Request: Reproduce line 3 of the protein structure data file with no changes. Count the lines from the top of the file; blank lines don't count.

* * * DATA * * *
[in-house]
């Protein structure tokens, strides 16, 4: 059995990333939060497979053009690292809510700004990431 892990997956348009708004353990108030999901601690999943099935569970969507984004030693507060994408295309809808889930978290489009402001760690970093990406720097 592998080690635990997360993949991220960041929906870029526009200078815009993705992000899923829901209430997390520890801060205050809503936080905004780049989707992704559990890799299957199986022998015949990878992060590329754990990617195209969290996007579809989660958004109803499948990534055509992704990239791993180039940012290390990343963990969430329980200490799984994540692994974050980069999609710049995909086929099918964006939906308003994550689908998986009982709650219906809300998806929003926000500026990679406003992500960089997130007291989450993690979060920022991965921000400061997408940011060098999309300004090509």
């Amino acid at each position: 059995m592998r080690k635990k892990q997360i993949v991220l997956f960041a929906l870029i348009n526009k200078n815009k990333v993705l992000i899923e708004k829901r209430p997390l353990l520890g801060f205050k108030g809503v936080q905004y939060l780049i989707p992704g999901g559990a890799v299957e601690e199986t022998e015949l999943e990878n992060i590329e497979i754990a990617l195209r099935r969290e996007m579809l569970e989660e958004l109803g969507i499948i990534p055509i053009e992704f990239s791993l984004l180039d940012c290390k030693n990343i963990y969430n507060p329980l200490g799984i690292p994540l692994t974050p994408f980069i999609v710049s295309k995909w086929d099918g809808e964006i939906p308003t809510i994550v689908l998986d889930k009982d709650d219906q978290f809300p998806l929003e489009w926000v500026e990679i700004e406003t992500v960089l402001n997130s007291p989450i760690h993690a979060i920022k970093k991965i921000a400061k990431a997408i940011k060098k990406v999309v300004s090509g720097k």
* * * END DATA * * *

């Amino acid at each position: 059995m592998r080690k635990k892990q997360i993949v991220l997956f960041a929906l870029i348009n526009k200078n815009k990333v993705l992000i899923e708004k829901r209430p997390l353990l520890g801060f205050k108030g809503v936080q905004y939060l780049i989707p992704g999901g559990a890799v299957e601690e199986t022998e015949l999943e990878n992060i590329e497979i754990a990617l195209r099935r969290e996007m579809l569970e989660e958004l109803g969507i499948i990534p055509i053009e992704f990239s791993l984004l180039d940012c290390k030693n990343i963990y969430n507060p329980l200490g799984i690292p994540l692994t974050p994408f980069i999609v710049s295309k995909w086929d099918g809808e964006i939906p308003t809510i994550v689908l998986d889930k009982d709650d219906q978290f809300p998806l929003e489009w926000v500026e990679i700004e406003t992500v960089l402001n997130s007291p989450i760690h993690a979060i920022k970093k991965i921000a400061k990431a997408i940011k060098k990406v999309v300004s090509g720097k």